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Clean Code with Swing and Scala

07.26.2011
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I guess everybody who knows Java and Swing also knows the Swing Tutorial. It is a great source of information if you want to learn Swing. It is also a major catastrophy when it comes to structuring code. The problem is: Lots of people miss critical information contained in the tutorial like ‘Everything concerned with Swing must happen in the EDT’ but they seem to suck up the messy way to structure code like a sponge.

This might result in code like the one below. It is actually Scala code, but that shouldn’t matter much. The only piece that is a little special are the calls to Binder, which is a little Swing Binding Framework which I introduced a couple of weeks ago.

private def createPersonPanel(p : PersonEditor) = {

            val panel = new JPanel()
            val layout = new GridBagLayout()
            val c = new GridBagConstraints()
            c.gridx = 0
            c.gridy = 0
     
            panel.setLayout(layout)
     
            c.fill = 0
            panel.add(new JLabel("firstname"), c)
     
            c.fill = 1
            c.gridx += 1
            c.weightx = 1
            val firstnameTF = new JTextField()
            panel.add(firstnameTF, c)
            Binder.bind(p.firstname, firstnameTF)
     
            c.fill = 0
            c.weightx = 0
            c.gridx = 0
            c.gridy += 1
     
            panel.add(new JLabel("lastname"), c)
            c.fill = 1
     
            c.gridx += 1
            val lastnameTF = new JTextField()
            Binder.bind(p.lastname, lastnameTF)
            panel.add(lastnameTF, c)
            c.fill = 0
            c.weightx = 1
            c.gridy += 1
            c.anchor = GridBagConstraints.SOUTHEAST
            val button = new JButton("save")
            Binder.bind(p.save, button)
            panel.add(button, c)
            panel
        }

What is so bad about this piece of crap … ähm … code?

The method is long. 38 lines is about 10 times longer than healthy for a method.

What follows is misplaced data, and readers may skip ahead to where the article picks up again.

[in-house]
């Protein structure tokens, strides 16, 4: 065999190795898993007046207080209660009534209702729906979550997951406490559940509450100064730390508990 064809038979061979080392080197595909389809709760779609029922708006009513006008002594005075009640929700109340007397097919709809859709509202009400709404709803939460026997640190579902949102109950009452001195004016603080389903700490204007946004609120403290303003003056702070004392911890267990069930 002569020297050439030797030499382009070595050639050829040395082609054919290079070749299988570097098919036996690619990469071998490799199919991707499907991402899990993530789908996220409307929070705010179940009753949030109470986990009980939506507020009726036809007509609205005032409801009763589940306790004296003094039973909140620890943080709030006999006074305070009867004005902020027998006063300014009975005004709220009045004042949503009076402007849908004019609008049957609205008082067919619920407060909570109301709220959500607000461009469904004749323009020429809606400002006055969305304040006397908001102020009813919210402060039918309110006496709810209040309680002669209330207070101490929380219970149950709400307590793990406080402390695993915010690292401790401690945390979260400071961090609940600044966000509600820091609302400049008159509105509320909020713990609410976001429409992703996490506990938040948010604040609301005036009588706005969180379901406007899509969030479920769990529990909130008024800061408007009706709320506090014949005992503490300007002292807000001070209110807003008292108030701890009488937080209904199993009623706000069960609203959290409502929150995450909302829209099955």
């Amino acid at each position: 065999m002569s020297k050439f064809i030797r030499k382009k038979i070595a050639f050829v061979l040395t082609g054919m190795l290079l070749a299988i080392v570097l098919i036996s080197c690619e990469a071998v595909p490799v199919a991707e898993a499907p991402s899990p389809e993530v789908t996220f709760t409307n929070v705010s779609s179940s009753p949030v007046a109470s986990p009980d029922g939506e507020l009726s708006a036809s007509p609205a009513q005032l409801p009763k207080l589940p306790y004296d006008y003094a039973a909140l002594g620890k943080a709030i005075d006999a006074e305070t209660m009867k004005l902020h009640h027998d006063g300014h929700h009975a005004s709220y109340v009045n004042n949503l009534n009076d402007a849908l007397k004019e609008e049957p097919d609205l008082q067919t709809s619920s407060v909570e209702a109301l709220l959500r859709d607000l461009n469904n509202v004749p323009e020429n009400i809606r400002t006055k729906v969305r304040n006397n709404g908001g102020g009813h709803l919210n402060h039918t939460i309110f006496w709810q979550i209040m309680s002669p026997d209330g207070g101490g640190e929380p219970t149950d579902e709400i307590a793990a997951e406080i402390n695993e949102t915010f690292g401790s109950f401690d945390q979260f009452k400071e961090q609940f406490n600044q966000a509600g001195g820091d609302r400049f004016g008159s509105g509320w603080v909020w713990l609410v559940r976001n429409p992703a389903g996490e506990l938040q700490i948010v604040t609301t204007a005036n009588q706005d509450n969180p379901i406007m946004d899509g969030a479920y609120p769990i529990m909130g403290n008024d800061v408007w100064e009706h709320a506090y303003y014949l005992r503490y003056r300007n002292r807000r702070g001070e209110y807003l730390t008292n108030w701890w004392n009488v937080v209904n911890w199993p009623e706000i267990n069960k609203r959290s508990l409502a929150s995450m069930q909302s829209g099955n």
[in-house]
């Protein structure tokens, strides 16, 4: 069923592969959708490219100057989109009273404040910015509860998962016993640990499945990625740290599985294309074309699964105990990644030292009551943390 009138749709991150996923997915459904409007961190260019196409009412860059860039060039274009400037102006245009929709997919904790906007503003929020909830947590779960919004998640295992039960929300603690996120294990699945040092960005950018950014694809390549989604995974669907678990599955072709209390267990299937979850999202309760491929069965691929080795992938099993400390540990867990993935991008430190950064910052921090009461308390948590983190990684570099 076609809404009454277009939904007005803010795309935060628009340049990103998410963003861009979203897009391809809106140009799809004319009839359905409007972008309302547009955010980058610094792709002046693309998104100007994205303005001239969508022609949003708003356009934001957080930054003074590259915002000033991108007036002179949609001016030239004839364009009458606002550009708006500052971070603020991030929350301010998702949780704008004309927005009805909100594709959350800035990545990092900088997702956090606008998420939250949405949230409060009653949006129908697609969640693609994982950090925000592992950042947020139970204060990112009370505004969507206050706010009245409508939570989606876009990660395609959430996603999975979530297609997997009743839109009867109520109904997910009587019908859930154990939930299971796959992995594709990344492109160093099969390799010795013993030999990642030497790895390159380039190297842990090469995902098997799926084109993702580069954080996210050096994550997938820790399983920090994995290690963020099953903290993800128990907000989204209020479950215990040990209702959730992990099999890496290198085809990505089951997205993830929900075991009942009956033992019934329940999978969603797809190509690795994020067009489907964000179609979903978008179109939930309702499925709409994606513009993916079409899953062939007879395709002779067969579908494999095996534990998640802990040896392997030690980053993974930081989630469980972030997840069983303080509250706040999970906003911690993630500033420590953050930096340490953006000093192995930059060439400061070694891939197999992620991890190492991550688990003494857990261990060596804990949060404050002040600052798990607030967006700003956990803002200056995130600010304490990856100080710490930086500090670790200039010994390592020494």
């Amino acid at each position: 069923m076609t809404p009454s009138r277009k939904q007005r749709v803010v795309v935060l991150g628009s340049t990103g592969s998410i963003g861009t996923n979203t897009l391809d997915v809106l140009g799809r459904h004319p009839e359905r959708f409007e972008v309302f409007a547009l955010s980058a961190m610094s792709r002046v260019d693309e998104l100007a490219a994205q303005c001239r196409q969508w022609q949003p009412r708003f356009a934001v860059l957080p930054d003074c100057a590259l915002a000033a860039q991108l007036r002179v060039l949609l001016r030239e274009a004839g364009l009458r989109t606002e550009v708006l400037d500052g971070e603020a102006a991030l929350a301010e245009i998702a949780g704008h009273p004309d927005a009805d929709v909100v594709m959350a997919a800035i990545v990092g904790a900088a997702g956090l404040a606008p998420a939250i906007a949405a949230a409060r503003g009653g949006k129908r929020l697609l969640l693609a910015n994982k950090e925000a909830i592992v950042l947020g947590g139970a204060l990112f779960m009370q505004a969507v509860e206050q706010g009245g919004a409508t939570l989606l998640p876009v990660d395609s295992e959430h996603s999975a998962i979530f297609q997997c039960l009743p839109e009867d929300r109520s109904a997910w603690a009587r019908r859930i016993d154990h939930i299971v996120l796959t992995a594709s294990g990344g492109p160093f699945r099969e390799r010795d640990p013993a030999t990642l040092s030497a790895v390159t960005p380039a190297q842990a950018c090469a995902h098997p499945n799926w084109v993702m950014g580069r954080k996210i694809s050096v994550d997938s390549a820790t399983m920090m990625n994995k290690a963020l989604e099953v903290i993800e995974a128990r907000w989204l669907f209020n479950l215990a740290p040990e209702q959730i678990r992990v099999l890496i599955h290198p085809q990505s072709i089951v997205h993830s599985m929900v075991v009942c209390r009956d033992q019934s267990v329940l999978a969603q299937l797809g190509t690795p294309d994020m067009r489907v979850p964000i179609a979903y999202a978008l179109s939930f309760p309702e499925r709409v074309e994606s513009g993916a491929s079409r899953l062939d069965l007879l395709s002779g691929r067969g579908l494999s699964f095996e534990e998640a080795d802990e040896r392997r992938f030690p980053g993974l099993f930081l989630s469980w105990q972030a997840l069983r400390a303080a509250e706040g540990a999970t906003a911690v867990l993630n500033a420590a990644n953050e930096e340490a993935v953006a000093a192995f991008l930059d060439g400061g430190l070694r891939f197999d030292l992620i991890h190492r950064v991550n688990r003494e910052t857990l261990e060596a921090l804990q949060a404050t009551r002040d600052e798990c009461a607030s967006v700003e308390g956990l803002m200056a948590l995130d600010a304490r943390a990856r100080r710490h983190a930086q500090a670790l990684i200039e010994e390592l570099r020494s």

There is tons of code duplication.

The method does lots of different things: creating components, adding them to a panel, configuring the layout.

There is a strong dependency on the order of commands. We can’t just move stuff up or down in the method and still hope the result will be something reasonable, even if we stick to rearrangements allowed by the compiler.

All this together makes the method extremely hard to understand. How long does it take to understand what kind of GUI results? Don’t bother to much, I help. It looks like this:

and if you resize it, it looks like this

Arguably the result looks just as ugly as the code, but once the code is clean we might be able to improve on the visual design as well.

If you don’t see it in the code, you might see it in the images: There are three different ways JComponents are handled by the method: JLabels are in the left column and don’t resize. The JTextFields are in the right column and do resize and the JButton doesn’t resize and is in the buttom right. In the code this is completely hidden in the manipulation of the GridBagConstraint. So lets make it explicit in the code:

private def addToLabelColumn(

            panel : JPanel,
            component : JComponent,
            row : Int) {
            val c = new GridBagConstraints()
            c.gridx = 0
            c.gridy = row
            c.weightx = 0
            c.fill = 0
            panel.add(component, c)
        }
     
        private def addToComponentColumn(
            panel : JPanel,
            component : JComponent,
            row : Int) {
            val c = new GridBagConstraints()
            c.gridx = 1
            c.gridy = row
            c.weightx = 1
            c.fill = 1
            panel.add(component, c)
        }
     
        private def addButton(
            panel : JPanel,
            component : JButton,
            row : Int) {
            val c = new GridBagConstraints()
     
            c.weightx = 1
            c.gridx = 1
            c.gridy = row
            c.fill = 0
            c.anchor = GridBagConstraints.SOUTHEAST
            panel.add(component, c)
        }
     
        private def createPersonPanel(p : PersonEditor) = {
            val panel = new JPanel()
            val layout = new GridBagLayout()
            panel.setLayout(layout)
     
            addToLabelColumn(panel, new JLabel("firstname"), 0)
     
            val firstnameTF = new JTextField()
            Binder.bind(p.firstname, firstnameTF)
            addToComponentColumn(panel, firstnameTF, 0)
     
            addToLabelColumn(panel, new JLabel("lastname"), 1)
     
            val lastnameTF = new JTextField()
            Binder.bind(p.lastname, lastnameTF)
            addToComponentColumn(panel, lastnameTF, 1)
     
            val button = new JButton("save")
            Binder.bind(p.save, button)
            addButton(panel, button, 2)
            panel
        }

I introduced three methods. One for adding a JLabel, one for adding a JComponent and one for adding JButtons. These handle the arrangement of components on a JPanel. The total length of the code increased because we create the GridBagConstraints insided the methods and have to set all properties and don’t rely anymore on the previous step to leave the constraint in a specific state.

If we now look at the createPersonPanel we’ll get a strong fealing of repetition in various places:

  • each call to add* methods takes the same JPanel as an argument. We can improve on this by creating a Builder wich crates the panel, contains the add* methods and can return the fully configured panel at the end.
  • for each property we create a JLabel, a JTextField, bind the property to the later and add both to the JPanel. We can fix this by encapsulating it in a seperate method.